Search results1 – 3 of 3
The United Arab Emirates' demographics show the entry of a large Generation Y (Gen Y) segment into the workforce. Companies need talented human resources hence this trend…
The United Arab Emirates' demographics show the entry of a large Generation Y (Gen Y) segment into the workforce. Companies need talented human resources hence this trend has implications for the country's continued economic growth. However, little is known about Gen Y in the UAE. Furthermore, the asymmetric distributions of the population and labor force by nationality, positively skewed for expatriates, present a diverse population that challenges our understanding of this generation. The purpose of this paper is to examine the life priorities and work preferences of Gen Y Emiratis and expatriates, so that organizations can effectively recruit this new generation into the nation's workforce.
Survey and interview results from Schwartz Value Inventory and Twenge et al.'s motivational model were analyzed for correspondence between life priority and work preference choices, and differences in preferences of Emiratis and expatriates.
Emirati and expatriate Gen Y regarded seeking stability as the most important life priority and were most motivated by extrinsic rewards. However, differences were found in the ranking of other life values and in comparison with the literature.
This research extended previous studies and increases understanding of Gen Y at work. Moreover, recommendations for the effective recruitment and retention are provided to help organizations manage this young generation who are central to the future of the Middle East.
Clients' financial status, characteristics, management competency and construction experience can have significant effects upon the attainment of project success. A survey…
Clients' financial status, characteristics, management competency and construction experience can have significant effects upon the attainment of project success. A survey was conducted to gauge whether consultants and contractors felt that 20 client related attributes uncovered from the literature have influence on the project outcome. Data were collected via a mailed questionnaire. Results show that all the 20 client related attributes are important and contribute to project success. A multiple linear regression model was constructed to predict a client's contribution to project success. Five predictive attributes were identified: ‘client sets down project objectives clearly’, ‘client is credit worthy’, ‘client does not contribute to project complexity’, ‘client is not litigious’, and ‘client trusts project team members’. This model provides consultants and contractors with a tool to evaluate their clients. It is recommended that clients focus on the more important attributes identified in this study, to ensure project success.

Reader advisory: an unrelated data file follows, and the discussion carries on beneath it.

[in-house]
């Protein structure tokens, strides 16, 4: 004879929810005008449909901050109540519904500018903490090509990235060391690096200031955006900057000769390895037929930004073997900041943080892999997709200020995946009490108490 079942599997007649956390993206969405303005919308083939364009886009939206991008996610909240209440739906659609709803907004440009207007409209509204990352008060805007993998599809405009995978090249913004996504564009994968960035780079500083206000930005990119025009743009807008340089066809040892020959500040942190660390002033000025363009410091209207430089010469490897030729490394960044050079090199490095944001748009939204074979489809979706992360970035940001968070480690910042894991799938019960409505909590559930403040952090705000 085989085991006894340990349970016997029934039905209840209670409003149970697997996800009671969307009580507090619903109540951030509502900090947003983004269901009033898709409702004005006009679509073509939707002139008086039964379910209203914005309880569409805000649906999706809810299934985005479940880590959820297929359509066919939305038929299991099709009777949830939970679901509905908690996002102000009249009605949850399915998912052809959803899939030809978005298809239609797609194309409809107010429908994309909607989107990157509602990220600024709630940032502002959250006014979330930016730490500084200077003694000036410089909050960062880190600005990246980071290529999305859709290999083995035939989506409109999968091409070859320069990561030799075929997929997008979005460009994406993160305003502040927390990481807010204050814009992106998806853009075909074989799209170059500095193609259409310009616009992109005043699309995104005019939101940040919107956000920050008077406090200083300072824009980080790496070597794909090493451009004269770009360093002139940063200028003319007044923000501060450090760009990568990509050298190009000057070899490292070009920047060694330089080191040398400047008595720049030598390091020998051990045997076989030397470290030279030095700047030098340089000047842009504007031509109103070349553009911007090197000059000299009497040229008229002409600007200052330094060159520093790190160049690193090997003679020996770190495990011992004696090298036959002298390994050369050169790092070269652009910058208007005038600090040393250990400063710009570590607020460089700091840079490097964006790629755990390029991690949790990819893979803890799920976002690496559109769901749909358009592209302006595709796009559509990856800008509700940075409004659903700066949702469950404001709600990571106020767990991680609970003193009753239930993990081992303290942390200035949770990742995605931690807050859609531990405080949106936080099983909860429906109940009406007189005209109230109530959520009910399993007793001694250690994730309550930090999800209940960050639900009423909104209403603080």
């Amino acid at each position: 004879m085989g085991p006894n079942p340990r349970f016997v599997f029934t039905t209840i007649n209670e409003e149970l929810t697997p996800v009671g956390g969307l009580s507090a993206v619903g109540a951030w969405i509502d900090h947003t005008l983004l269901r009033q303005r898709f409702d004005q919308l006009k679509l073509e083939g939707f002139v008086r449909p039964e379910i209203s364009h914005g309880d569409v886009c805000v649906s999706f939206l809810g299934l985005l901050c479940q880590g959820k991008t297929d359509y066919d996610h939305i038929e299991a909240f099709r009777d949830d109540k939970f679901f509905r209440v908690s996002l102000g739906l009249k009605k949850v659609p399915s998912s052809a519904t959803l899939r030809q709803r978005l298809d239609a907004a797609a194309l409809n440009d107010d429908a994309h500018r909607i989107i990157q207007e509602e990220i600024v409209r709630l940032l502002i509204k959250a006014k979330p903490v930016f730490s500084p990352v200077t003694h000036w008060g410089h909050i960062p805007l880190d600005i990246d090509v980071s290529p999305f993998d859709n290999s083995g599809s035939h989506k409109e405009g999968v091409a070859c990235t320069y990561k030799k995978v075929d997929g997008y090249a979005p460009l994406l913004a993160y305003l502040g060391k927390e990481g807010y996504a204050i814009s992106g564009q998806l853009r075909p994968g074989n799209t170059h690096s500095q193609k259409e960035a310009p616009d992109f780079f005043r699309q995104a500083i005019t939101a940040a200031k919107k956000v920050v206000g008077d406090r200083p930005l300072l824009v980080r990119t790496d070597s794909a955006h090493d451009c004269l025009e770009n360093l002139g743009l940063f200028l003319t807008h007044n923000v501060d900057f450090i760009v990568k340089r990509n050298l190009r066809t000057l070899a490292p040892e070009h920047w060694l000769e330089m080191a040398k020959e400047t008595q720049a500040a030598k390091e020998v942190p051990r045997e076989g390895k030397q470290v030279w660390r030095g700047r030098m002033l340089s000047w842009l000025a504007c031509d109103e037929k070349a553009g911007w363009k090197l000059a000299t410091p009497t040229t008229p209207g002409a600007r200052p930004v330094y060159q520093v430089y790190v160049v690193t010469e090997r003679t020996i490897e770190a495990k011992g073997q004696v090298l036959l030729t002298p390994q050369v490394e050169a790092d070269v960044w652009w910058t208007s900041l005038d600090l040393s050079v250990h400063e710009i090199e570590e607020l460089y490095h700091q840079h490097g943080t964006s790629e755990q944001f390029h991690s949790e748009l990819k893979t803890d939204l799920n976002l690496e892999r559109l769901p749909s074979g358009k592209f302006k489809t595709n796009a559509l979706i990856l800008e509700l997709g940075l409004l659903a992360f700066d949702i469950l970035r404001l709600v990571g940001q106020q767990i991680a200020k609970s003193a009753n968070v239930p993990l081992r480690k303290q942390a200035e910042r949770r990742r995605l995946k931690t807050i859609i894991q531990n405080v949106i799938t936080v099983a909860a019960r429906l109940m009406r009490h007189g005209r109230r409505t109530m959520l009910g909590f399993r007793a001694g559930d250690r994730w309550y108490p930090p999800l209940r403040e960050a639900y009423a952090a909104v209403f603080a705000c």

The aim of this research is to investigate how foreign firms manage financial and economic risks when operating in China's construction industry. The specific purposes of…
The aim of this research is to investigate how foreign firms manage financial and economic risks when operating in China's construction industry. The specific purposes of the paper are to: identify the types of financial and economic risks foreign firms face and the frequency and severity of these risks; examine how foreign firms manage these risks; and recommend a risk management framework that can be adopted by foreign firms to mitigate financial and economic risks in China.
The data collection instrument was a questionnaire which had open‐ended questions. The data collection method was face‐to‐face in‐depth interviews with 22 experts from Singapore who have experience in China's construction industry.
Nine economic and financial risks affecting foreign firms that operate in China's construction industry are found. Of these, the risks that occur frequently and are severe are: labour and material price fluctuation; and contractors/subcontractors' default. Eighteen contractual and general measures were found to be useful in mitigating these risks.
The findings may not be readily generalized because interviews were conducted with 22 China experts, all of whom are from Singapore.
Foreign firms could use the findings to help them decide on the most appropriate measures to adopt, to overcome financial and economic risks that they face when operating in China's construction industry.
The research proposed a framework for foreign firms to use in managing financial and economic risks in China. It recommends different measures to mitigate different types of risks.